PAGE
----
We have been hearing spring peepers for weeks, but only have heard the high-pitched trill of the American toad on a few of the warm nights this past week. On the bike path in Carmel, I heard a couple of gray tree frogs trilling for the first time on April 14. On April 16, a very warm day, I heard a few more tree frogs, this time on the part of the bike path that goes down through Mahopac, and also at my home. I think that they, like many of the flowers, are making their appearance extra early this year. — Anne Balant-Campbell
4/27 Baby turtles and croaking toads. The welcomed demise (at last!) of the goddamned woodchuck and a crow with a damaged wing. It’s been a creature-filled April here so far.
An infant turtle caught me by surprise earlier this month as I came down the deck stairs toward the driveway. As I stepped off the bottom stair and took a step to the right toward the wild strawberry vines winding their way throughout a bed of pachysandra, some tiny round little thing no larger than a quarter moved in the grass near my foot. I scooped it up to get a closer look and was delighted to find it was a beautiful Eastern painted turtle hatchling. I hadn’t seen baby turtles on their way to the pond across the road in years and recalled how excited the oldest boys were when as youngsters they discovered several baby snappers trekking across the yard toward the pond. There wasn’t quite so much traffic on Nimham Road back then. Now worried for its safety in making the dangerous crossing, I decided to act as escort and carried the energetic infant across the street, placing it near the edge of the pond and wishing it well.
The next day, another babe met me right by my truck in the driveway and asked for a lift. I wonder how many there might have been in the—what do you call it—a litter? A clutch? And how many actually survive infancy? They seem so terribly vulnerable.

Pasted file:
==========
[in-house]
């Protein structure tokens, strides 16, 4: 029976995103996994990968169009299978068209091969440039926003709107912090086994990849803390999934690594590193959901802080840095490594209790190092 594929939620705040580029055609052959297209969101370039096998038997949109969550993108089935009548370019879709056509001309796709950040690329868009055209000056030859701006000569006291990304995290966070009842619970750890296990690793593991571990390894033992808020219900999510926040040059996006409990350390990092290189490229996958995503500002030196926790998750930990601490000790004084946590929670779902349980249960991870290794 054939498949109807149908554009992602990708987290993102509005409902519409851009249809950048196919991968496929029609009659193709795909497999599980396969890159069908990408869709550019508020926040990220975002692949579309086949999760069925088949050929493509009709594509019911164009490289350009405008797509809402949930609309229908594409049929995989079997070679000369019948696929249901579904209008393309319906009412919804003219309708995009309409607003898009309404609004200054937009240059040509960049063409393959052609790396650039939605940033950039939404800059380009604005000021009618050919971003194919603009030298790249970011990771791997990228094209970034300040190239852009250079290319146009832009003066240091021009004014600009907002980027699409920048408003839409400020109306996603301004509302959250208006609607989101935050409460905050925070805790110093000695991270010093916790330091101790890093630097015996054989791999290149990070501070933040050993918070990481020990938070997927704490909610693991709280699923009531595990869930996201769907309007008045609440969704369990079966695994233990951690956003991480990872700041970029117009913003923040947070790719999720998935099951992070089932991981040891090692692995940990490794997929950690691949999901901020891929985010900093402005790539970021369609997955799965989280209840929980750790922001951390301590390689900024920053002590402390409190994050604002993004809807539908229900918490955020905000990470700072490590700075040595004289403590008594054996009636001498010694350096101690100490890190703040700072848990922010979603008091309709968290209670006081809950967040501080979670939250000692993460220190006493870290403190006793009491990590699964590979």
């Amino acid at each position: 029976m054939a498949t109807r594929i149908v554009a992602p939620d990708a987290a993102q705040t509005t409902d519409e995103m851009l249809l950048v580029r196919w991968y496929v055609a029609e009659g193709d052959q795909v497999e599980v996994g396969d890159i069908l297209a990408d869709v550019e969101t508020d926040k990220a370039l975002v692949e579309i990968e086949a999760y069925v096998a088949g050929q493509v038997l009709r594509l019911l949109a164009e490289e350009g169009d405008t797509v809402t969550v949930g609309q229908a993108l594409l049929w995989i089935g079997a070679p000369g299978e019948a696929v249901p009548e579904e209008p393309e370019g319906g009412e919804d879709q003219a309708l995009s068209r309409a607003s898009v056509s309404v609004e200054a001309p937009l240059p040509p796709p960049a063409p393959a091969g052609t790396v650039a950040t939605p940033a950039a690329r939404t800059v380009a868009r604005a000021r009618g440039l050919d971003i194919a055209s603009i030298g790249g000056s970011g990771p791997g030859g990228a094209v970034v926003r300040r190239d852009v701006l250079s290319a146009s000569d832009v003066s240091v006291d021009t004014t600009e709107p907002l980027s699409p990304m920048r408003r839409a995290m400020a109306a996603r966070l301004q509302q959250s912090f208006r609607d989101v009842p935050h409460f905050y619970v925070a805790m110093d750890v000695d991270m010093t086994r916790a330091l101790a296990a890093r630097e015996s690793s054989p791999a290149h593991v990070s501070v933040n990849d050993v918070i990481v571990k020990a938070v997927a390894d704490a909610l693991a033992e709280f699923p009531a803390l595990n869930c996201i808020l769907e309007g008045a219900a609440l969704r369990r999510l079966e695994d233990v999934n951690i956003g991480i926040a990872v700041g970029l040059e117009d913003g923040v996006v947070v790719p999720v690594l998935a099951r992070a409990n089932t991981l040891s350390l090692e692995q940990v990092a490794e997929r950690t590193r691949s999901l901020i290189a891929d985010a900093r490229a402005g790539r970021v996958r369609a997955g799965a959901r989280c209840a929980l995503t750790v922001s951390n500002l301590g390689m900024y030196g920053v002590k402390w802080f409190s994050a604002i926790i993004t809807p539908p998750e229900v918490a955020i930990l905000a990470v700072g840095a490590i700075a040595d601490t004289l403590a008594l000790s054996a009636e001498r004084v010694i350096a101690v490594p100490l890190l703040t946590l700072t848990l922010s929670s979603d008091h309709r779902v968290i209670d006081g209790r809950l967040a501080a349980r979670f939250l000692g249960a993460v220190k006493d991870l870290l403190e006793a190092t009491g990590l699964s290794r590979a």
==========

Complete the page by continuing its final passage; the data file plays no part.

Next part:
One damp evening, the driveway became THE hot spot for any number of, well, I am not sure if they were frogs or toads or both, but they were loud and determined to gather across the road with the chorale already in full song at the pond. My daughter, Meg, and I counted a half dozen or so of these restless natives as they squatted on the blacktop. How I do love the night songs of spring and the smell of the damp night air.
I won’t even think of apologizing for being thrilled to announce that the destructive woodchuck is finally dead. And I didn’t have to buy the .22 after all.
It was shortly after we returned home from Arizona when I first noticed a pile of freshly dug dirt alongside the stone chamber. I went to see what was going on and discovered a large hole. This was no chipmunk. Walking behind the root cellar and around to the other side, I found another dugout half way up the side of the chamber. Over the next several weeks I tried plugging the hole with what I thought were substantial rocks but she kept pushing them aside and going about her business. I tried scaring her away by scooping dog poop and shoveling it into her front and back doors. Nothing deterred her.
Next came the poison pellets. A while later, having already discovered the nibbled daylillies in the pony ring garden, I watched her scamper past my study window. It was then I decided to buy a gun.
I’ve never owned a gun of my own but have always enjoyed shooting one. Skeet and trap shooting is great fun. I’ve joined friends and family on bird hunts and have shot and killed a deer. While I don’t care if I ever hunt again, I wholeheartedly wanted to kill this woodchuck before she ate her way through my perennials.
But something got her before I bought the gun. Perhaps it was the pellets after all. I certainly poured enough of them into her tunnels. One morning last week, there she was, lying on her back right smack in front of the house without a mark on her. Belly up and freshly dead with a little trickle of blood from her mouth. Aahhh, but the Lord works in mysterious ways…